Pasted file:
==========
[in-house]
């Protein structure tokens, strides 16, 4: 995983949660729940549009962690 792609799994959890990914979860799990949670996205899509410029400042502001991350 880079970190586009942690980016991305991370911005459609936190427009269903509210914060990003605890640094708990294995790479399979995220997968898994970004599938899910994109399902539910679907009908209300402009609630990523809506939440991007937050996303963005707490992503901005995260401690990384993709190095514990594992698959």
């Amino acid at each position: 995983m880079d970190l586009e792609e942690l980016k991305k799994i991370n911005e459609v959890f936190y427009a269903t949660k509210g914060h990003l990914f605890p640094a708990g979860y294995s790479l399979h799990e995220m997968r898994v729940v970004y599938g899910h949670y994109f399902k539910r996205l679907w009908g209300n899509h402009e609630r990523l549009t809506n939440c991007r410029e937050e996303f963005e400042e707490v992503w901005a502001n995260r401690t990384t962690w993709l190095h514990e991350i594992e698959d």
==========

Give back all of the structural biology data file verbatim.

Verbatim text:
[in-house]
């Protein structure tokens, strides 16, 4: 995983949660729940549009962690 792609799994959890990914979860799990949670996205899509410029400042502001991350 880079970190586009942690980016991305991370911005459609936190427009269903509210914060990003605890640094708990294995790479399979995220997968898994970004599938899910994109399902539910679907009908209300402009609630990523809506939440991007937050996303963005707490992503901005995260401690990384993709190095514990594992698959």
């Amino acid at each position: 995983m880079d970190l586009e792609e942690l980016k991305k799994i991370n911005e459609v959890f936190y427009a269903t949660k509210g914060h990003l990914f605890p640094a708990g979860y294995s790479l399979h799990e995220m997968r898994v729940v970004y599938g899910h949670y994109f399902k539910r996205l679907w009908g209300n899509h402009e609630r990523l549009t809506n939440c991007r410029e937050e996303f963005e400042e707490v992503w901005a502001n995260r401690t990384t962690w993709l190095h514990e991350i594992e698959d």